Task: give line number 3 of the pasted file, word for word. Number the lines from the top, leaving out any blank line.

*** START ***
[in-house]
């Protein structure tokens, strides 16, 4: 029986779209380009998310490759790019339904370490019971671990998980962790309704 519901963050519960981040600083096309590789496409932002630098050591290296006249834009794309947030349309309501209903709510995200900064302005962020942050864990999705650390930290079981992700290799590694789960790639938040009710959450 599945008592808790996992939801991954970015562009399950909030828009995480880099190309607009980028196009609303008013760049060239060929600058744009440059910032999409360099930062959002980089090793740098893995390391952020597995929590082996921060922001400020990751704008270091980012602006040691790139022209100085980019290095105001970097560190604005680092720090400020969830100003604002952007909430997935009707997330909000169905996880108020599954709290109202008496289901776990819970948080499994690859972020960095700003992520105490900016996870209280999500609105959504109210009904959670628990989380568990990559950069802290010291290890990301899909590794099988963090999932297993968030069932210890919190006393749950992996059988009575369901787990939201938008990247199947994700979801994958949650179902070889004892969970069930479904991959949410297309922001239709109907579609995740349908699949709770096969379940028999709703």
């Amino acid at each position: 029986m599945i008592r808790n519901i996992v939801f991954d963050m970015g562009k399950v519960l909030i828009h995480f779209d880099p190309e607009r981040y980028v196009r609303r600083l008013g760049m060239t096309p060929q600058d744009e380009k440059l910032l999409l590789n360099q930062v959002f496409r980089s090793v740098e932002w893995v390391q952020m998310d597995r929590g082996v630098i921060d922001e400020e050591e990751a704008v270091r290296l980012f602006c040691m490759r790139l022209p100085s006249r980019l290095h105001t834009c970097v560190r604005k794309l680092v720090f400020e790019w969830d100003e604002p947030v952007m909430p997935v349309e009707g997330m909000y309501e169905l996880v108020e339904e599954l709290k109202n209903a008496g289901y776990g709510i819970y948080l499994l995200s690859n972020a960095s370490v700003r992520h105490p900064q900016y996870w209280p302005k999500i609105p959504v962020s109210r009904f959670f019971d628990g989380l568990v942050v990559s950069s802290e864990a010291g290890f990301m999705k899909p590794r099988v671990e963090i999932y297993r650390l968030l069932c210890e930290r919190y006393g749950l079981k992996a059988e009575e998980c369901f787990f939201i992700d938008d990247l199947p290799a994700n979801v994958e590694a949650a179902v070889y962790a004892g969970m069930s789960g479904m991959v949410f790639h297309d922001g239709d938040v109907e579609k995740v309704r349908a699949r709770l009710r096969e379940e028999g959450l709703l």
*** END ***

């Amino acid at each position: 029986m599945i008592r808790n519901i996992v939801f991954d963050m970015g562009k399950v519960l909030i828009h995480f779209d880099p190309e607009r981040y980028v196009r609303r600083l008013g760049m060239t096309p060929q600058d744009e380009k440059l910032l999409l590789n360099q930062v959002f496409r980089s090793v740098e932002w893995v390391q952020m998310d597995r929590g082996v630098i921060d922001e400020e050591e990751a704008v270091r290296l980012f602006c040691m490759r790139l022209p100085s006249r980019l290095h105001t834009c970097v560190r604005k794309l680092v720090f400020e790019w969830d100003e604002p947030v952007m909430p997935v349309e009707g997330m909000y309501e169905l996880v108020e339904e599954l709290k109202n209903a008496g289901y776990g709510i819970y948080l499994l995200s690859n972020a960095s370490v700003r992520h105490p900064q900016y996870w209280p302005k999500i609105p959504v962020s109210r009904f959670f019971d628990g989380l568990v942050v990559s950069s802290e864990a010291g290890f990301m999705k899909p590794r099988v671990e963090i999932y297993r650390l968030l069932c210890e930290r919190y006393g749950l079981k992996a059988e009575e998980c369901f787990f939201i992700d938008d990247l199947p290799a994700n979801v994958e590694a949650a179902v070889y962790a004892g969970m069930s789960g479904m991959v949410f790639h297309d922001g239709d938040v109907e579609k995740v309704r349908a699949r709770l009710r096969e379940e028999g959450l709703l």